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Tuesday Tidbits | The Elements of Design Part One

March 21, 2017

I’m Laura.
I started this blog for you! Filled with inspiration, education to better prepare you for your next appearance in front of the camera, and sprinkles of the story of my own life. 
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Back in High School is when my love of photography first started in my photography classes. Mr. Berkun was not of great stature, in fact he was even shorter than my 5 ft 5 in self, but he sure earned my respect during my 4 years as his pupil. I had so much fun being prompted to stretch myself in different areas – areas I never would have thought of otherwise. To this day one of the things that has always stuck with me is the list of the elements of design. These are relevant in any art form, and Mr. Berkun made us describe how each of our pictures we presented used one of these elements. In doing this it forced us to be intentional about our picture taking, and not to simply take pictures of something we liked. So now days when I get in a rut or feel a little stuck, I remind myself of these elements to help encourage new creativity. I thought I would share them with you to help you think of your own picture taking! I do not share these as any sort of expert, but rather a student of them constantly learning myself. So come learn and be stretched along with me!

The element of line is the first one that always comes to mind. Its an amazingly powerful tool to bring life and interest to a picture. It gives a sense of movement and interest and will direct the viewer to a certain spot in your picture.

The converging lines in the left picture draws your eyes to the subjects in the center. The The converging lines in the left picture draws your eyes to the subjects in the center. The “S” curved line from the trail in the right picture draws your eyes through the frame and directs you to the subjects walking alongside the line.

The second element is scale. It draws your attention to certain things more than others and adds visual interest when things are different sizes.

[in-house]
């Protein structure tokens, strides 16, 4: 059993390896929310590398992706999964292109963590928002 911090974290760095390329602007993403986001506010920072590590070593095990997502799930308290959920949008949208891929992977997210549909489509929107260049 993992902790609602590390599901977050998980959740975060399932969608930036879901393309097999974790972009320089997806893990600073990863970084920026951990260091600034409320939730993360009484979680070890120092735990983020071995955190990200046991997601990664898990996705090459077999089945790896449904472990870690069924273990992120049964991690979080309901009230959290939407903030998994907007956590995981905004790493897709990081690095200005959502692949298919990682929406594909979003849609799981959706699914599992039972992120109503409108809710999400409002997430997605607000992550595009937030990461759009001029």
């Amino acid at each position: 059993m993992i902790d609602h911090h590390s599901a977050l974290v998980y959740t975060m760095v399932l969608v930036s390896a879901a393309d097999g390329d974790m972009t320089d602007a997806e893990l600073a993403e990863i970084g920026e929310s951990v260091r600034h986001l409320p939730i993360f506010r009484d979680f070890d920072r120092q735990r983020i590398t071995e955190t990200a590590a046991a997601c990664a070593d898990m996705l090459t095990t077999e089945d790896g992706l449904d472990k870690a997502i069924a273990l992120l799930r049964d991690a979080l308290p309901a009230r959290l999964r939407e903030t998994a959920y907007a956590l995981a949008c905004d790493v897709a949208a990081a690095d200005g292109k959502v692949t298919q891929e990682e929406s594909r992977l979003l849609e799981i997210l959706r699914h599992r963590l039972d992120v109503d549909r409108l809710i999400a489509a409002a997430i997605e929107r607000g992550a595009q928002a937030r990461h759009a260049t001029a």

In this picture you can see how the subjects are vastly different in size compared to the backdrop. It draws the viewers attention immediately to John and Tanya.  In this picture you can see how the subjects are vastly different in size compared to the backdrop. It draws the viewers attention immediately to John and Tanya.

Using color to direct the eye and add interest is also lots of fun. This is one area I would really like to practice in. Strong colors or contrasts between colors can draw your eye into a picture. Also anytime complementary colors are used together makes a statement, as well.

The pops of red in these two portraits make a statement - they draw your eye to them. Of course you can use any color to do this, but bright colors definitely stand out!  The pops of red in these two portraits make a statement – they draw your eye to them. Of course you can use any color to do this, but bright colors definitely stand out!

Repetition is one my favorite elements to use! I feel like my eye is always drawn to patterns and repetitions I see in my environment. It can make your subject stand out and make your picture a lot more interesting to look at!

The repetition of not only the yellow flowers but the blades of grass create a backdrop that allows the subjects to pop off the background.  The repetition of not only the yellow flowers but the blades of grass create a backdrop that allows the subjects to pop off the background.

Having negative space, that space in between, is another design element. Sometimes you don’t know why a space looks better with some emptiness. Like hanging pictures on the wall, or looking at a magazine when there is a good deal of white space on a page – the negative space creates a balance and draws your attention where its wanted. And the same is true for pictures!

The negative space of the sky overhead creates a balance in this portrait and draws your eyes to the couple in the center of the frame which is what I wanted!  The negative space of the sky overhead creates a balance in this portrait and draws your eyes to the couple in the center of the frame which is what I wanted!

So the next time you are taking pictures you can think about these elements. See if you can intentionally incorporate at least one or two. Its a fun challenge and will make your pictures that much more interesting!

Be on the look out for the next part in this series about the elements of design! What element would you be most likely to try out?

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  1. […] In the first part I talked about the elements of line, scale, color, repetition, and negative space, which you can revisit here. […]

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